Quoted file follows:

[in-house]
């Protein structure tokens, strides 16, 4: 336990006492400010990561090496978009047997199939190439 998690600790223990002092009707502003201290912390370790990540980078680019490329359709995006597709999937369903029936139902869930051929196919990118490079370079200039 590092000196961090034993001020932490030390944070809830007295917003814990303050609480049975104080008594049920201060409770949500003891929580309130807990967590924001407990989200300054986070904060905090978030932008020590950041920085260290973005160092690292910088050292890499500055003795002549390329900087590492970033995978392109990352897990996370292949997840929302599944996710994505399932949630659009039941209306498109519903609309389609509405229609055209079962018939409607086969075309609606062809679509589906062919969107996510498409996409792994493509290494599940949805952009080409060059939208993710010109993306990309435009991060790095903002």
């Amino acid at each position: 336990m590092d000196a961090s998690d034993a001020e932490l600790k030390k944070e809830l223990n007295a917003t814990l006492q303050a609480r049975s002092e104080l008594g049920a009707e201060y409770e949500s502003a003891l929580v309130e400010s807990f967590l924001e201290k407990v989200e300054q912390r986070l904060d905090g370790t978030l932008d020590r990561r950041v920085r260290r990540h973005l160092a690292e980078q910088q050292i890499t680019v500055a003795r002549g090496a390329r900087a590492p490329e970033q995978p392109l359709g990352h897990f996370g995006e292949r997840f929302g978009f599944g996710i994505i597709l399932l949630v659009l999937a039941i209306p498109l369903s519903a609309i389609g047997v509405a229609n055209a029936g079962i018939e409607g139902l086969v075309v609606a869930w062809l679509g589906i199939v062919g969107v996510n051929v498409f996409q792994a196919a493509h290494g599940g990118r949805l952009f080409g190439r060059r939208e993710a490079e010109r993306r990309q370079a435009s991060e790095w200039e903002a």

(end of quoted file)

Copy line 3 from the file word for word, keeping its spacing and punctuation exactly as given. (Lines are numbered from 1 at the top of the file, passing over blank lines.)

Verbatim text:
């Amino acid at each position: 336990m590092d000196a961090s998690d034993a001020e932490l600790k030390k944070e809830l223990n007295a917003t814990l006492q303050a609480r049975s002092e104080l008594g049920a009707e201060y409770e949500s502003a003891l929580v309130e400010s807990f967590l924001e201290k407990v989200e300054q912390r986070l904060d905090g370790t978030l932008d020590r990561r950041v920085r260290r990540h973005l160092a690292e980078q910088q050292i890499t680019v500055a003795r002549g090496a390329r900087a590492p490329e970033q995978p392109l359709g990352h897990f996370g995006e292949r997840f929302g978009f599944g996710i994505i597709l399932l949630v659009l999937a039941i209306p498109l369903s519903a609309i389609g047997v509405a229609n055209a029936g079962i018939e409607g139902l086969v075309v609606a869930w062809l679509g589906i199939v062919g969107v996510n051929v498409f996409q792994a196919a493509h290494g599940g990118r949805l952009f080409g190439r060059r939208e993710a490079e010109r993306r990309q370079a435009s991060e790095w200039e903002a």